|'Call of the Raven,' Lindsey Kustusch.|
The raven is death who comes for each and every man (linguistically sounds better than person) when his time has come. Those who are attached to the things of this world fear death as their enemy who comes to steal them away from all that they cherish and love. Yet for those who are detached from this world, and who live under the shadow of the Cross as their shelter, death is welcomed as the friend who will at last deliver them from the bondage of this exile, to be at last reunited in perfect bliss with their Beloved in paradise. Vain is all that man carries out in this life, except if it be carried out for love of God, “since one fate comes to all, to the righteous and the wicked, to the good and the evil, to the clean and the unclean, to him who sacrifices and him who does not sacrifice.” (Ecc 9:2a). No one can escape the raven. All must face her on a set ‘today’. Wise is the man who keeps daily before his mind the image of this raven, for to recall one’s pending death is a constant motivation to make the most of living – not in vain pursuits, but in the pursuit of love and in the collection of crosses which form the currency of heaven. Those who abide in Christ and possess the inheritance of the Resurrection in glory, say to this raven: “O death, where is thy victory? O death, where is thy sting?” (1 Cor 15:55). For as St. Paul says: “I am sure that neither death, nor life, nor angels, nor principalities, nor things present, nor things to come, nor powers, nor height, nor depth, nor anything else in all creation, will be able to separate us from the love of God in Christ Jesus our Lord.” (Rom 8:38-39). In the confidence of this love let us pray to God that we do not flee in fear from this raven when she comes. The Eagle who is Christ is always above us, and the Dove who is Mary is ever perched upon the shoulder of our soul by means of our constant supplication in the ‘Hail Mary’: “pray for us now and at the hour of our death”. We need not fear when this raven comes, or how this raven comes. Be it day or be it night, may we be ever ready to face this feathered friend / with expectant grin.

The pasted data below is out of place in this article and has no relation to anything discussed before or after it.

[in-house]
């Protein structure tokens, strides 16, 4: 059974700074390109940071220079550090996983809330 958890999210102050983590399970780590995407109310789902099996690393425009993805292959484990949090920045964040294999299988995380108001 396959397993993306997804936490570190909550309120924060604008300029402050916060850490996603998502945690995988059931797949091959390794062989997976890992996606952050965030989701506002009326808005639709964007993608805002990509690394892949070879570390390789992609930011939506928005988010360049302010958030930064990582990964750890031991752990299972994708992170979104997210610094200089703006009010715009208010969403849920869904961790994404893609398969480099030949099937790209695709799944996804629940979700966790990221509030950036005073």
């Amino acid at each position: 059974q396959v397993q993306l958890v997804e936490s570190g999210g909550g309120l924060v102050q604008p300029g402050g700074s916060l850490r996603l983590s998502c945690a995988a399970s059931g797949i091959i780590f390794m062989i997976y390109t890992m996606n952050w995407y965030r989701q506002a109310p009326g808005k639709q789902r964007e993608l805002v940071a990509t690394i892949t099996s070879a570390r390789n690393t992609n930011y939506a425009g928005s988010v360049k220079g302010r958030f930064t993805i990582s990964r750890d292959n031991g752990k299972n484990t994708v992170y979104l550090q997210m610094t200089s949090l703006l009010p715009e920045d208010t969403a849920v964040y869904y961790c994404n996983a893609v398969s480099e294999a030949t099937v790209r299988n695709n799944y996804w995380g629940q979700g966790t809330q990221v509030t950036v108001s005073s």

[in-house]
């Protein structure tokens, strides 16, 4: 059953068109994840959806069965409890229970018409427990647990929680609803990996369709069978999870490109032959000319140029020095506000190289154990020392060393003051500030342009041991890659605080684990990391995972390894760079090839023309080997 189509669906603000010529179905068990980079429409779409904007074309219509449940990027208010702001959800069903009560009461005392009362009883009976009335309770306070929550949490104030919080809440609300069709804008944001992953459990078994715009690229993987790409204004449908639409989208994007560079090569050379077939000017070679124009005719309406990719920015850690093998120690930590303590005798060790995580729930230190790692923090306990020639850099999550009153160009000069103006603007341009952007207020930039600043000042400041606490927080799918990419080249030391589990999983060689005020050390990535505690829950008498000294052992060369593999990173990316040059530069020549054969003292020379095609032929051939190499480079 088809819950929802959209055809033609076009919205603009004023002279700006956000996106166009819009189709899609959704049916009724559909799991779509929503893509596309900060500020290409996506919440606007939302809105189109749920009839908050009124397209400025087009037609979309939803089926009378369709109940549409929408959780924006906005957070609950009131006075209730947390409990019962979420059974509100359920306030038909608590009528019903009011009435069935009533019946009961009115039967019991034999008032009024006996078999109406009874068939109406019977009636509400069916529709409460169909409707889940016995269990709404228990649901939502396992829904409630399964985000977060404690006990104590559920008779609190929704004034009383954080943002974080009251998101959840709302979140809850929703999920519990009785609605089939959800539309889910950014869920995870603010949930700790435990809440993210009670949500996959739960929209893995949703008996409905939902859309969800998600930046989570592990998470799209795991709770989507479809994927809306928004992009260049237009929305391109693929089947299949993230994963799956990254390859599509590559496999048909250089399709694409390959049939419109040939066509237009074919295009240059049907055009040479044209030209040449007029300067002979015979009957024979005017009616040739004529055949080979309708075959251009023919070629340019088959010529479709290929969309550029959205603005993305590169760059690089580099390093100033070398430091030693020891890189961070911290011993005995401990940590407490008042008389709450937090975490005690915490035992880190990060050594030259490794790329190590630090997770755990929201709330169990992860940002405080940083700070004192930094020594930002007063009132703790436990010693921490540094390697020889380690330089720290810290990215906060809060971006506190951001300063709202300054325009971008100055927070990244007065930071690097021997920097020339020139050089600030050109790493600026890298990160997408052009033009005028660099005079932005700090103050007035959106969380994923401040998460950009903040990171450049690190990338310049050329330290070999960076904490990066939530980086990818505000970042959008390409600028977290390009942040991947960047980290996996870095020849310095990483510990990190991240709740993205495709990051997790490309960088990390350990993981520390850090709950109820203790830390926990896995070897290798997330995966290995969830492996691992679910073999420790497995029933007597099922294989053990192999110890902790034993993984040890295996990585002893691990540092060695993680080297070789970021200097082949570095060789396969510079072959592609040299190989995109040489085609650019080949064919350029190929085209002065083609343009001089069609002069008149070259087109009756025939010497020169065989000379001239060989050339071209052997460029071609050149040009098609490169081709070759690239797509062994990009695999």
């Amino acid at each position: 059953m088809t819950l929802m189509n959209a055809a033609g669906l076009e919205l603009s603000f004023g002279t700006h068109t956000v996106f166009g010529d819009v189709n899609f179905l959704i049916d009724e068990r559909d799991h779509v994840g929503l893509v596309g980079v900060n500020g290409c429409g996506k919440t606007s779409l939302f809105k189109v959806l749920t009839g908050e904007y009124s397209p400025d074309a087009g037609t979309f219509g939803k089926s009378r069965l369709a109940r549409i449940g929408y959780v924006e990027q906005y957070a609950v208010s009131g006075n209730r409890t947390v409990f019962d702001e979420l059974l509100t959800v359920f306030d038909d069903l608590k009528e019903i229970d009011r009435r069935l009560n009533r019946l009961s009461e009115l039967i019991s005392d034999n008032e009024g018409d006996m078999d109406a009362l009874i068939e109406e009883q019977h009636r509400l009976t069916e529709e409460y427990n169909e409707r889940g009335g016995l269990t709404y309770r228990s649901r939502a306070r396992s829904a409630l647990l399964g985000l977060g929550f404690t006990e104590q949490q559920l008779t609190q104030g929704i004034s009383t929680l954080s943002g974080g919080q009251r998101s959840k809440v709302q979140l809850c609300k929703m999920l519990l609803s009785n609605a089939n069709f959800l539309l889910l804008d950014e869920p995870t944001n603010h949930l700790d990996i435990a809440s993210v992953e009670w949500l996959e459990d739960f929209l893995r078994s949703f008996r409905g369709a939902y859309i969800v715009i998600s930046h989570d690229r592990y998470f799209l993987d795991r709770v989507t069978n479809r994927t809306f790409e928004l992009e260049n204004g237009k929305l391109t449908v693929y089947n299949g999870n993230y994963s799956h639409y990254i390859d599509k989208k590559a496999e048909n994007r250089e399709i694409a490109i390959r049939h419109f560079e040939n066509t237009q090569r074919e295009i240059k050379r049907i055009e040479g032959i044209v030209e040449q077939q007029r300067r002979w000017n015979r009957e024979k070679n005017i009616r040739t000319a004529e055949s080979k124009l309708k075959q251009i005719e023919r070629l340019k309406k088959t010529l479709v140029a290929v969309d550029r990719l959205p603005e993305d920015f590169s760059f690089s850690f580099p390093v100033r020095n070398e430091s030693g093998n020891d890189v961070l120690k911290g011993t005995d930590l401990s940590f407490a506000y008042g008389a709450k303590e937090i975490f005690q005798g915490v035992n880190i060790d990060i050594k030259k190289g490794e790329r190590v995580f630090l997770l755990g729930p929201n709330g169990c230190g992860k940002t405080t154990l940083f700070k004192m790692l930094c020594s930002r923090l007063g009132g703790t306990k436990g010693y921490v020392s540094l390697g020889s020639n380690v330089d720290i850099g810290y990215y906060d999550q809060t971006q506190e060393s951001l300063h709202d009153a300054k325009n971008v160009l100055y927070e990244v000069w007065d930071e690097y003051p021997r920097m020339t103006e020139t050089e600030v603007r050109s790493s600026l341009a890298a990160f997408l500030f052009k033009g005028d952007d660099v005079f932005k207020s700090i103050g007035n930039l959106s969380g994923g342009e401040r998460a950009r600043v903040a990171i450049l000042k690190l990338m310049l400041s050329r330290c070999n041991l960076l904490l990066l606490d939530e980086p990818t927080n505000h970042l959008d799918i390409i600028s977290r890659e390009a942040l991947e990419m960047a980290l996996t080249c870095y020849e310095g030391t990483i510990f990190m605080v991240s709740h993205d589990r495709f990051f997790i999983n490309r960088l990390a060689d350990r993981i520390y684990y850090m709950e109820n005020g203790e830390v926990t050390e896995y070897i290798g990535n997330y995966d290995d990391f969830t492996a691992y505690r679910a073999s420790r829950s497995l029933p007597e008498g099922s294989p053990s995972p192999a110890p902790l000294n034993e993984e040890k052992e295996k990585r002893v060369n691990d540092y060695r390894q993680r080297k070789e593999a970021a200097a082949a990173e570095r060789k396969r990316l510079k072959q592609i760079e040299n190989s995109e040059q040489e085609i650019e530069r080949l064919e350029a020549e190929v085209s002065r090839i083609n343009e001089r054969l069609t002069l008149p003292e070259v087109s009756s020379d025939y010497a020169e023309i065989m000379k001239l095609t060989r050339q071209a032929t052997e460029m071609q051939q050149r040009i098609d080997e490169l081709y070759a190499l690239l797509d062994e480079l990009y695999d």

At entrance of valley of bones dry
Looms craggy arch upon which doth perch
Back and solemn still
Except for head which darts
With beady eyes that gleam with creepy stare,
Shifting head with scythe-like beak
From east to west, then west to east,
Poised with frequent flaps for sudden flight.
Off that raven goes with eerie squawk
As feet they scratch that rocky arch.
Sounds six times about
In valley drab and dark,
With foreboding intervals of quiet
A sign that someone’s breath
Will soon depart their mouth no more,
Since raven comes with beak and claw.
There she lands at bedside, in the field,
And on the garden porch where whistles
Some look surprised to see her,
Some smile with expectant grin;
Most flee in fear or wish they only could,
Petrified with frozen limbs.
No matter if they scream or smile
That raven’s there to tear flesh from soul.
O when will thou come O feathered friend
To claim my mortal life as shiny
Gem for nest?
O it matters not
When thou come or how I go,
But this, proud bird I’d like to let thee know:
That though soon thou eat my flesh,
Soon on eagle’s wings I’ll take it back
When thou art dashed upon that rocky arch.
So come my raven friend, fear not;
For here I await thy welcome squawk.
26th November, 2015.